The October Revolution in a Postmodern Age

Back in last October, I tweeted about my encounter of bumping into a friend from my neighborhood: casually, I complained to him about my day more of less as an ice-breaker to boost the vibe.

“I failed my logic test, yo, ‘shitty’ day for me,” I said.

To my surprise my friend instantly fawned and became emoitonal at me.

“You call that a ‘shitty’ day? Hah, I’m guessing you don’t know the life that I’ve been through… I say, I’m guessing, that you havent been kidnapped, sent to and got rejected by the hospital, or lost friends and family members ’cause of the shit they were involved in…”

What? I lost for words.

Though my friend apologized for his fury, his statement brought to me a rare moment of both internal and external reflections, the kind which hadn’t dawned on me for long. My thread of thoughts landed first on the privilge of my own opportunity for higher education and then on even just that of the most basic and commonplace conditions, which the majority of us have automatically placed under their thresholds of acknowledgment. I am a first-year Arts and Humanities student from McGill University, raised by Chinese parents of small businesses who were able to support my education abroad. My daily concerns include: Shit, I cannot go to pubs tonight because of my philosophy essay; shit, I completely forgot to return that TOPSHOP skirt I got last Sunday; shit, why didn’t that Russian-speaking dude like me back on Tinder? The list goes on. Compared to my friend’s, my standard of “shittiness” strikes the entire world as obnoxiously trivial, superficial, and self-centered.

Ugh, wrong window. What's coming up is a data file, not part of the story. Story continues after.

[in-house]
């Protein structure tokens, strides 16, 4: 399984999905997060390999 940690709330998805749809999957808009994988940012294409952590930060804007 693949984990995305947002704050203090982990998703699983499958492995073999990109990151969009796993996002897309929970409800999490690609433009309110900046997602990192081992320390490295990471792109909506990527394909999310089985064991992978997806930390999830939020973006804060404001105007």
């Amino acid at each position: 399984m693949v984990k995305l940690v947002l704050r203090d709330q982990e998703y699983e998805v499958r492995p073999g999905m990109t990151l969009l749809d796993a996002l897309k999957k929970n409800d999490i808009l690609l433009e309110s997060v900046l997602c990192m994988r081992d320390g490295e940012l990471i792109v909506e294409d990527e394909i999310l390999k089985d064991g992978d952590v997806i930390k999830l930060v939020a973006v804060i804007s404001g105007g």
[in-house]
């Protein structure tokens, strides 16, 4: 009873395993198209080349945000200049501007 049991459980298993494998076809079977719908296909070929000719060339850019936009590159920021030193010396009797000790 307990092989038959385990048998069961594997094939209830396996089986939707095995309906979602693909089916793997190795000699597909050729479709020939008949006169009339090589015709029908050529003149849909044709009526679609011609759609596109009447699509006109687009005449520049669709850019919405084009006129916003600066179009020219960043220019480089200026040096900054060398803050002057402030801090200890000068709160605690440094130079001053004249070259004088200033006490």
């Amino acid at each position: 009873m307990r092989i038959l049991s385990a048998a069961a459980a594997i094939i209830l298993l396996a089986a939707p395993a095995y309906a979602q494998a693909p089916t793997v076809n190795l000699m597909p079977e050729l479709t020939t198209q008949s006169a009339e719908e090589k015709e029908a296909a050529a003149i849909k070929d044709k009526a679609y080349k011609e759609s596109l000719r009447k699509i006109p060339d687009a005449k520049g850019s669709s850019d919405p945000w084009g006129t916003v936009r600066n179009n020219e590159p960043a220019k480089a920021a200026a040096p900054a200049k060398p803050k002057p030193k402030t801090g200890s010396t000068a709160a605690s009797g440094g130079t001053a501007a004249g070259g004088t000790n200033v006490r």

From 1970 to 2005, the proportion of middle-income neighbourhoods, or census tracts, on the island and surrounding suburbs shrank from about 64 per cent to 49 per cent. Meanwhile, there has been a significant uptick in the proportion of low-income neighbourhoods, which nearly doubled, from 18 per cent to 32 per cent. Very low-income tracts increased slightly from 2.5 per cent to nearly 4 per cent. — Rachel Mendleson, Montreal’s Poor Fall Further Behind As Industrial Jobs Disappear

Born in a postmodern era,

Now, to further ruminate on that October conversation, I want to additionally share my view of an individual’s relation with and thus his or her responsibility for the surroundings.